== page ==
Thirteen emerging technologies are scheduled for flight testing on five types of platforms ranging from high-altitude balloons to reusable spacecraft in 2013-14 under ’s Flight Operations Program, bolstering U.S. efforts to foster a commercial market in the suborbital realm.
The suppliers include Zero-G Corp., of Las Vegas, a parabolic aircraft operator; Near Space Corp., of Tillamook, Ore., a high-altitude balloon provider; Masten Space Systems, of Mojave, Calif., and UP Aerospace, of Highlands Ranch, Colo., both reusable suborbital vertical take off/landing operators; andof Las Cruces, N.M., a piloted runway-based suborbital flight operator.
The flight opportunities initiative, introduced byin 2010 and currently funded within the agency’s $188 million a year cross-cutting space technology line, enables researchers to expose promising advanced technologies to brief periods of spaceflight as part of a measured development strategy. Nine investigations have been designated for parabolic flight, two for high-altitude balloons, one on a suborbital launch vehicle and one on a high-altitude balloon as well as a suborbital launch vehicle.
“These payloads represent more real progress in our goal of fostering a viable market for American commercial reusable suborbital platforms — access to near-space that provides the innovation needed for cutting-edge space technology research and development,” said Michael Gazarik, director of NASA’s Space Technology Program, in a Jan. 21 statement.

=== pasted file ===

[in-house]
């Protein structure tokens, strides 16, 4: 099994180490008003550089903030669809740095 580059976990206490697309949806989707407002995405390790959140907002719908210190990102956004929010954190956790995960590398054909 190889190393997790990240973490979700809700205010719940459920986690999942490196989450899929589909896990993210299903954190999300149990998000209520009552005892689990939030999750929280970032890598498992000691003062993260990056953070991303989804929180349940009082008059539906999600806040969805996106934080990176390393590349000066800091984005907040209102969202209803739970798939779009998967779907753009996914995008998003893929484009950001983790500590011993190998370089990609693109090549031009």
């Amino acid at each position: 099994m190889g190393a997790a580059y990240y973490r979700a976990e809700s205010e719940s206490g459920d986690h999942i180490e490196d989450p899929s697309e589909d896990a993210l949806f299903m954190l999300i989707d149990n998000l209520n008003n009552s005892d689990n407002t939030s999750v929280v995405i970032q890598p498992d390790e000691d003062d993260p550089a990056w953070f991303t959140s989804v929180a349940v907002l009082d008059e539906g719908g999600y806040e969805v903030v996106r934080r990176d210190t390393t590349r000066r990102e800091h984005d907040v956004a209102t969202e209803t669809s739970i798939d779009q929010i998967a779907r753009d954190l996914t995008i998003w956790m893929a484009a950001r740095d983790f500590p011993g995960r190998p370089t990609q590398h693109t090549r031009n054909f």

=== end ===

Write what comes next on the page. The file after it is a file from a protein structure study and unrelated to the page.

Investigations scheduled for parabolic flight testing include:
• Structural Dynamics Test of STACER Antenna Deployment in Microgravity, Kerri Cahoy, Massachusetts Institute of Technology;
• UAH ChargerSat-2 Parabolic Flight Testing, Francis Wessling, University of Alabama in Huntsville;
• High Eccentric Resistive Overload (HERO) Device Demonstration during Parabolic Flight, Aaron Weaver, NASA’s Glenn Research Center;
• Assessing Otolith-Organ Function with Vestibular Evoked Myogenic Potentials (VEMPs) in Parabolic Flight, Mark Shelhamer, Johns Hopkins University School of Medicine;
• On the Performance of a Nanocatalyst-based Direct Ammonia Alkaline Fuel Cell (DAAFC) under Microgravity Conditions for Water Reclamation and Energy Applications, Carlos Cabrera, University of Puerto Rico;
• Dynamic and Static Behavior of a Flexible Fuel Hose in Zero-G, Allyson Buker, Jackson and Tull, Washington, D.C.;
• In-Flight Lab Analysis Technology Demonstration in Reduced Gravity, Emily Nelson, Glenn Research Center;
• Caging System for Drag-free Satellites, Robert Byer, Stanford University;
• Reduced Gravity Flight Demonstration of the Resonant Inductive Near-field Generation System, Raymond Sedwick, University of Maryland.
Investigations designed for balloon flights of 100,000 ft. altitude include: Deployable Rigid Adjustable Guided Final Landing Approach Pinions, Jonathan Powers, Masten Space Systems; and Guided Parafoil High Altitude Research, Allen Lowry, Airborne Systems North America of CA Inc.. Santa Ana, Calif.
Meanwhile, Autolanding for Robotic Precursor Missions, Kevin Peterson, of Astrobotic Technology Inc., was designated for flight on a vertical launch and landing suborbital test vehicle.
Flight Testing of a UAT ADS-B Transmitter Prototype for Commercial Space Transportation Using Reusable Launch Vehicles, Richard Stansbury of Embry-Riddle Aeronautical University, was designated for testing on multiple flight platforms.